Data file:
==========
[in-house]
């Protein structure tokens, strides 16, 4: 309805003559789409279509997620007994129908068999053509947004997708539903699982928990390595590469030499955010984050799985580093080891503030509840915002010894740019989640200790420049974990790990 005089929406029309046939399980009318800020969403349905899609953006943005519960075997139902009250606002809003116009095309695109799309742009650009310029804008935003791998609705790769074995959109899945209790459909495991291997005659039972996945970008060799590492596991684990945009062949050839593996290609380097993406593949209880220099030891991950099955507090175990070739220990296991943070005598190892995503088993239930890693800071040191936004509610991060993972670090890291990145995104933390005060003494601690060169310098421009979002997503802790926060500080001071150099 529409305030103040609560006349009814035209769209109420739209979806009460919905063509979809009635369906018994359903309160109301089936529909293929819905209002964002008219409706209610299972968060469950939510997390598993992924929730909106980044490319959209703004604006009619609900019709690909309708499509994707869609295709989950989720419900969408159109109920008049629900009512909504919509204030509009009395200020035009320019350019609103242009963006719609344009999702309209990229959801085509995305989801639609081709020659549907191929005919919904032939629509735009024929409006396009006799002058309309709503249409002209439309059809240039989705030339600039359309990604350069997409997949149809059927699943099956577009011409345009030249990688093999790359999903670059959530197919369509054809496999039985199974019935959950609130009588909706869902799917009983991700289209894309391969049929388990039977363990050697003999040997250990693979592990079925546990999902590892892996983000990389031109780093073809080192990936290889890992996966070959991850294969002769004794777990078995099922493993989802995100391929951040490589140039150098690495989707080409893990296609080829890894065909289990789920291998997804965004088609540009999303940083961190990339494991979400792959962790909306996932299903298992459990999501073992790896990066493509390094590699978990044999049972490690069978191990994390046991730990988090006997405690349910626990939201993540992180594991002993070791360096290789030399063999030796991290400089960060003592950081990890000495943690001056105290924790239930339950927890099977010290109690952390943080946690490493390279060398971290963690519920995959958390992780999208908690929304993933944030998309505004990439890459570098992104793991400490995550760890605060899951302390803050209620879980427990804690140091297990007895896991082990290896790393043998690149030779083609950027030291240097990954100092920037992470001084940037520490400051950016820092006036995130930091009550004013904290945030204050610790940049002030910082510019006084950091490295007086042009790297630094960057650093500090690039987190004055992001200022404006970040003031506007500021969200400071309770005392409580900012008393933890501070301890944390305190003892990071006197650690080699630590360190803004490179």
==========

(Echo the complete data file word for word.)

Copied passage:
[in-house]
């Protein structure tokens, strides 16, 4: 309805003559789409279509997620007994129908068999053509947004997708539903699982928990390595590469030499955010984050799985580093080891503030509840915002010894740019989640200790420049974990790990 005089929406029309046939399980009318800020969403349905899609953006943005519960075997139902009250606002809003116009095309695109799309742009650009310029804008935003791998609705790769074995959109899945209790459909495991291997005659039972996945970008060799590492596991684990945009062949050839593996290609380097993406593949209880220099030891991950099955507090175990070739220990296991943070005598190892995503088993239930890693800071040191936004509610991060993972670090890291990145995104933390005060003494601690060169310098421009979002997503802790926060500080001071150099 529409305030103040609560006349009814035209769209109420739209979806009460919905063509979809009635369906018994359903309160109301089936529909293929819905209002964002008219409706209610299972968060469950939510997390598993992924929730909106980044490319959209703004604006009619609900019709690909309708499509994707869609295709989950989720419900969408159109109920008049629900009512909504919509204030509009009395200020035009320019350019609103242009963006719609344009999702309209990229959801085509995305989801639609081709020659549907191929005919919904032939629509735009024929409006396009006799002058309309709503249409002209439309059809240039989705030339600039359309990604350069997409997949149809059927699943099956577009011409345009030249990688093999790359999903670059959530197919369509054809496999039985199974019935959950609130009588909706869902799917009983991700289209894309391969049929388990039977363990050697003999040997250990693979592990079925546990999902590892892996983000990389031109780093073809080192990936290889890992996966070959991850294969002769004794777990078995099922493993989802995100391929951040490589140039150098690495989707080409893990296609080829890894065909289990789920291998997804965004088609540009999303940083961190990339494991979400792959962790909306996932299903298992459990999501073992790896990066493509390094590699978990044999049972490690069978191990994390046991730990988090006997405690349910626990939201993540992180594991002993070791360096290789030399063999030796991290400089960060003592950081990890000495943690001056105290924790239930339950927890099977010290109690952390943080946690490493390279060398971290963690519920995959958390992780999208908690929304993933944030998309505004990439890459570098992104793991400490995550760890605060899951302390803050209620879980427990804690140091297990007895896991082990290896790393043998690149030779083609950027030291240097990954100092920037992470001084940037520490400051950016820092006036995130930091009550004013904290945030204050610790940049002030910082510019006084950091490295007086042009790297630094960057650093500090690039987190004055992001200022404006970040003031506007500021969200400071309770005392409580900012008393933890501070301890944390305190003892990071006197650690080699630590360190803004490179």